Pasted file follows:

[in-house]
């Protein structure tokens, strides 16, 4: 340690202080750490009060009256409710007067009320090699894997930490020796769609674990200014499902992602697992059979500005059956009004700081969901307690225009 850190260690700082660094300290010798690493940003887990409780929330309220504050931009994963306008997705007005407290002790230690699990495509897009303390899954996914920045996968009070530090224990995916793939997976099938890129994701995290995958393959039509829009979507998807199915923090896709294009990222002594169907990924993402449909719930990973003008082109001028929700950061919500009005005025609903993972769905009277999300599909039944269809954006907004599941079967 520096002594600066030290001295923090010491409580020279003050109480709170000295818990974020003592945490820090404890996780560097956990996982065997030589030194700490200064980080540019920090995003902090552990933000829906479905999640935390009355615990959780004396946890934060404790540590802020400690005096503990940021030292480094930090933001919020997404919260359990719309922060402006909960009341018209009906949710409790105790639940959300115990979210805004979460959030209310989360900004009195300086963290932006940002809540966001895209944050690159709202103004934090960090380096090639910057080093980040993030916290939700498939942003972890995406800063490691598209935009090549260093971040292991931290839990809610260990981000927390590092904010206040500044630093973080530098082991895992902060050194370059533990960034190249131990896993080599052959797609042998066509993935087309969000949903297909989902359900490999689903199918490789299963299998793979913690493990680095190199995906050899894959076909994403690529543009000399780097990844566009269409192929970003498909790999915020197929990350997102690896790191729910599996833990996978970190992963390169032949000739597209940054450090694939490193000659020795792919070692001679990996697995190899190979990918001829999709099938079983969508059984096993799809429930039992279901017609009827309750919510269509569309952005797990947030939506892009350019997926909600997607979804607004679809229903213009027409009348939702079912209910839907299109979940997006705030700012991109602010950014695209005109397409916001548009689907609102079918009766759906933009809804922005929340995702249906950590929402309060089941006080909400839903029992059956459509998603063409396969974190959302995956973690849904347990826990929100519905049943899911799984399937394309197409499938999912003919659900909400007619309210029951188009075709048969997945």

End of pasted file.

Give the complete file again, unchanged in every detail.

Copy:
[in-house]
């Protein structure tokens, strides 16, 4: 340690202080750490009060009256409710007067009320090699894997930490020796769609674990200014499902992602697992059979500005059956009004700081969901307690225009 850190260690700082660094300290010798690493940003887990409780929330309220504050931009994963306008997705007005407290002790230690699990495509897009303390899954996914920045996968009070530090224990995916793939997976099938890129994701995290995958393959039509829009979507998807199915923090896709294009990222002594169907990924993402449909719930990973003008082109001028929700950061919500009005005025609903993972769905009277999300599909039944269809954006907004599941079967 520096002594600066030290001295923090010491409580020279003050109480709170000295818990974020003592945490820090404890996780560097956990996982065997030589030194700490200064980080540019920090995003902090552990933000829906479905999640935390009355615990959780004396946890934060404790540590802020400690005096503990940021030292480094930090933001919020997404919260359990719309922060402006909960009341018209009906949710409790105790639940959300115990979210805004979460959030209310989360900004009195300086963290932006940002809540966001895209944050690159709202103004934090960090380096090639910057080093980040993030916290939700498939942003972890995406800063490691598209935009090549260093971040292991931290839990809610260990981000927390590092904010206040500044630093973080530098082991895992902060050194370059533990960034190249131990896993080599052959797609042998066509993935087309969000949903297909989902359900490999689903199918490789299963299998793979913690493990680095190199995906050899894959076909994403690529543009000399780097990844566009269409192929970003498909790999915020197929990350997102690896790191729910599996833990996978970190992963390169032949000739597209940054450090694939490193000659020795792919070692001679990996697995190899190979990918001829999709099938079983969508059984096993799809429930039992279901017609009827309750919510269509569309952005797990947030939506892009350019997926909600997607979804607004679809229903213009027409009348939702079912209910839907299109979940997006705030700012991109602010950014695209005109397409916001548009689907609102079918009766759906933009809804922005929340995702249906950590929402309060089941006080909400839903029992059956459509998603063409396969974190959302995956973690849904347990826990929100519905049943899911799984399937394309197409499938999912003919659900909400007619309210029951188009075709048969997945």